Radical Relations: Lesbian Mothers, Gay Fathers, and Their Children in the United States since World War II

Radical Relations: Lesbian Mothers, Gay Fathers, and Their Children in the United States since World War II

Radical Relations: Lesbian Mothers, Gay Fathers, and Their Children in the United States since World War II

Radical Relations: Lesbian Mothers, Gay Fathers, and Their Children in the United States since World War II

Synopsis

In Radical Relations, Daniel Winunwe Rivers offers a previously untold story of the American family: the first history of lesbian and gay parents and their children in the United States. Beginning in the postwar era, a period marked by both intense repression and dynamic change for lesbians and gay men, Rivers argues that by forging new kinds of family and childrearing relations, gay and lesbian parents have successfully challenged legal and cultural definitions of family as heterosexual. These efforts have paved the way for the contemporary focus on family and domestic rights in lesbian and gay political movements.
Based on extensive archival research and 130 interviews conducted nationwide, Radical Relations includes the stories of lesbian mothers and gay fathers in the 1950s, lesbian and gay parental activist networks and custody battles, families struggling with the AIDS epidemic, and children growing up in lesbian feminist communities. Rivers also addresses changes in gay and lesbian parenthood in the 1980s and 1990s brought about by increased awareness of insemination technologies and changes in custody and adoption law.

Excerpt

In 1971, Carole Morton moved into a house in suburban, middle-class Union, New Jersey, with her lover, Inez, and their three sons. The two women were members and founders of the state chapter of the Daughters of Bilitis (DOB), the first lesbian civil rights organization in the United States. Although the national organization had been founded in San Francisco in 1955, Carole and Inez had only just recently helped to found the New Jersey chapter in the spring of 1971. The New Jersey chapter reflected a different demographic than the New York Daughters of Bilitis, which had been founded in 1958. This newer chapter was made up predominantly of suburban lesbian mothers who had left heterosexual marriages. Morton had divorced her husband, whom she suspected had gone to gay bars himself during their marriage, shortly after attending her first DOB dance in New York in 1970. She was an early advocate for lesbian mothers; she spoke in interviews with the press about issues facing lesbians with children and organized consciousness-raising groups for lesbian mothers in New Jersey DOB. By 1972, the couple, with eight other women, was attending a therapy group for lesbian mothers run by Bernice Goodman in New York City.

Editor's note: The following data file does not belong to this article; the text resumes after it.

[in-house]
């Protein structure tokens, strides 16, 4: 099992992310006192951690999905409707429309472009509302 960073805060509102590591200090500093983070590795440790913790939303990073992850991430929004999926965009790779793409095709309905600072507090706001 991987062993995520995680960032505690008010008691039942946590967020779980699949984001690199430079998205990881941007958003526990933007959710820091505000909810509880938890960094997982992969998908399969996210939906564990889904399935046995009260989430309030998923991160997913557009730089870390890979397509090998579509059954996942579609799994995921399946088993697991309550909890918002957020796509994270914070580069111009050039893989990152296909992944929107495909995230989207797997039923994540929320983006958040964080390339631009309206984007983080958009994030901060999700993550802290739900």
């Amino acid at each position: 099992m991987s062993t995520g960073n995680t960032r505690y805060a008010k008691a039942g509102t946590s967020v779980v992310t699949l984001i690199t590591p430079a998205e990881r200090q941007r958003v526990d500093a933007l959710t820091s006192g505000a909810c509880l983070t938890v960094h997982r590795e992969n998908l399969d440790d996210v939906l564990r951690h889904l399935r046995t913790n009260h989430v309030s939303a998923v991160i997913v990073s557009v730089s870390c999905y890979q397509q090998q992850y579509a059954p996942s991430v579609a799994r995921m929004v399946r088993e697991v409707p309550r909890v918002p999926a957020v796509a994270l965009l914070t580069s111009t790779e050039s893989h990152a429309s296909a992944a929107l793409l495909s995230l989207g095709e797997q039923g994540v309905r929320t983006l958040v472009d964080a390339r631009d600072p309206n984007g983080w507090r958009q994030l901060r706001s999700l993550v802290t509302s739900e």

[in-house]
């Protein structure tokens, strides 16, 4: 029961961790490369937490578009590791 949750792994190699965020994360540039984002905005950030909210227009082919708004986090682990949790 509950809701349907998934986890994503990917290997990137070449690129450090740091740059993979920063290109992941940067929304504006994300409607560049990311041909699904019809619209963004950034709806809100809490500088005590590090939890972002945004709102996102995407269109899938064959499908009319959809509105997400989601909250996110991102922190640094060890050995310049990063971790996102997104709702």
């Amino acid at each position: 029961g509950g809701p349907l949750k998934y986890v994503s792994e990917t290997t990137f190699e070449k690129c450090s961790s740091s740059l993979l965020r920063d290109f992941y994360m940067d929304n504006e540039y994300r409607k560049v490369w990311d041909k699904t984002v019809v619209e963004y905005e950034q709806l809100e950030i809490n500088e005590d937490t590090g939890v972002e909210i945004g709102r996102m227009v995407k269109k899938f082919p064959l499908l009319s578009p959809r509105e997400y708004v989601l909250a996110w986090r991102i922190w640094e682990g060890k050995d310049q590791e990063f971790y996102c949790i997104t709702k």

Things were difficult for their household in their suburban New Jersey neighborhood. Carole and Inez were visible as a lesbian couple with children; they held discussion groups for other lesbian mothers in DOB at their house and had parties where lesbians in the group socialized while their children played together in the yard. Carole and Inez also employed a Jamaican housekeeper who lived with the family and whose boyfriend played with the boys and slept over, which Carole recalled brought disapproval from others in the all-white neighborhood. Eventually, the three boys told their mothers they were harassed and beat up by other children on the block for living in a lesbian household. “No one said anything to the adults,” Carole recalled; “they said things to the kids and then they took it out on our kids.” This went on until one morning the family went out onto the front lawn and found a noose and a sign hung on the tree in their front yard; the sign read, “Welcome to Lezzie Land.”

This story, a window into historical experiences still largely invisible in American scholarship, highlights some themes that are at the heart of this book. The animosity that Carole Morton’s family experienced as a lesbian household in their suburban neighborhood was grounded in the longstanding . . .

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